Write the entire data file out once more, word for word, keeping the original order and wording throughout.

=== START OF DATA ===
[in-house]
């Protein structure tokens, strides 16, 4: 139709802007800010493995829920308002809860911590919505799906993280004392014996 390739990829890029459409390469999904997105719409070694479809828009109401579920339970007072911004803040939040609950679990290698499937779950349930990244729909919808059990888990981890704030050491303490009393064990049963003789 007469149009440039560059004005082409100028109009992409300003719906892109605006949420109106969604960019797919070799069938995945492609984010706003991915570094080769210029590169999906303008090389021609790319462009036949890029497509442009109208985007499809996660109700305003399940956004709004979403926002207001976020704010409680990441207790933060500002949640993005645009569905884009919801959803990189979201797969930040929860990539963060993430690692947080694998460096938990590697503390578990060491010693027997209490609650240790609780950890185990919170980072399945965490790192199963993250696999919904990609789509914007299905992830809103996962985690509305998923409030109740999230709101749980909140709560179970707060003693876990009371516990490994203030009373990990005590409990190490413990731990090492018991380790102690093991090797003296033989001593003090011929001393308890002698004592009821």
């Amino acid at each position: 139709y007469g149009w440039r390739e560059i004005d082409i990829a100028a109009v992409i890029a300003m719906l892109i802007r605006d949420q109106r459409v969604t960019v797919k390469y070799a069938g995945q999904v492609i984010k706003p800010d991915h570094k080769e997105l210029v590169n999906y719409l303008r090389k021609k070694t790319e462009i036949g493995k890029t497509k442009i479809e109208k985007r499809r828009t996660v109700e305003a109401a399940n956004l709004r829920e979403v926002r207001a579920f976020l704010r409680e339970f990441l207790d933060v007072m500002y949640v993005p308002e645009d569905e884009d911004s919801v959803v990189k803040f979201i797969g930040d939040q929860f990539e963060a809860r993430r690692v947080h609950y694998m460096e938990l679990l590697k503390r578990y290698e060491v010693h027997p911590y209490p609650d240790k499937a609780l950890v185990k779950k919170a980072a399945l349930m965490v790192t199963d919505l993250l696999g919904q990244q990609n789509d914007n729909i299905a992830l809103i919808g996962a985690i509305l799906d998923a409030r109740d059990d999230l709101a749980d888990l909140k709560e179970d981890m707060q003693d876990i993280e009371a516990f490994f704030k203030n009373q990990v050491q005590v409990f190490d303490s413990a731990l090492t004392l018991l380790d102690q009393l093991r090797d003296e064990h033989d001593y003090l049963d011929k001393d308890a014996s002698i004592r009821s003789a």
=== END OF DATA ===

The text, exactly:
[in-house]
């Protein structure tokens, strides 16, 4: 139709802007800010493995829920308002809860911590919505799906993280004392014996 390739990829890029459409390469999904997105719409070694479809828009109401579920339970007072911004803040939040609950679990290698499937779950349930990244729909919808059990888990981890704030050491303490009393064990049963003789 007469149009440039560059004005082409100028109009992409300003719906892109605006949420109106969604960019797919070799069938995945492609984010706003991915570094080769210029590169999906303008090389021609790319462009036949890029497509442009109208985007499809996660109700305003399940956004709004979403926002207001976020704010409680990441207790933060500002949640993005645009569905884009919801959803990189979201797969930040929860990539963060993430690692947080694998460096938990590697503390578990060491010693027997209490609650240790609780950890185990919170980072399945965490790192199963993250696999919904990609789509914007299905992830809103996962985690509305998923409030109740999230709101749980909140709560179970707060003693876990009371516990490994203030009373990990005590409990190490413990731990090492018991380790102690093991090797003296033989001593003090011929001393308890002698004592009821």
């Amino acid at each position: 139709y007469g149009w440039r390739e560059i004005d082409i990829a100028a109009v992409i890029a300003m719906l892109i802007r605006d949420q109106r459409v969604t960019v797919k390469y070799a069938g995945q999904v492609i984010k706003p800010d991915h570094k080769e997105l210029v590169n999906y719409l303008r090389k021609k070694t790319e462009i036949g493995k890029t497509k442009i479809e109208k985007r499809r828009t996660v109700e305003a109401a399940n956004l709004r829920e979403v926002r207001a579920f976020l704010r409680e339970f990441l207790d933060v007072m500002y949640v993005p308002e645009d569905e884009d911004s919801v959803v990189k803040f979201i797969g930040d939040q929860f990539e963060a809860r993430r690692v947080h609950y694998m460096e938990l679990l590697k503390r578990y290698e060491v010693h027997p911590y209490p609650d240790k499937a609780l950890v185990k779950k919170a980072a399945l349930m965490v790192t199963d919505l993250l696999g919904q990244q990609n789509d914007n729909i299905a992830l809103i919808g996962a985690i509305l799906d998923a409030r109740d059990d999230l709101a749980d888990l909140k709560e179970d981890m707060q003693d876990i993280e009371a516990f490994f704030k203030n009373q990990v050491q005590v409990f190490d303490s413990a731990l090492t004392l018991l380790d102690q009393l093991r090797d003296e064990h033989d001593y003090l049963d011929k001393d308890a014996s002698i004592r009821s003789a």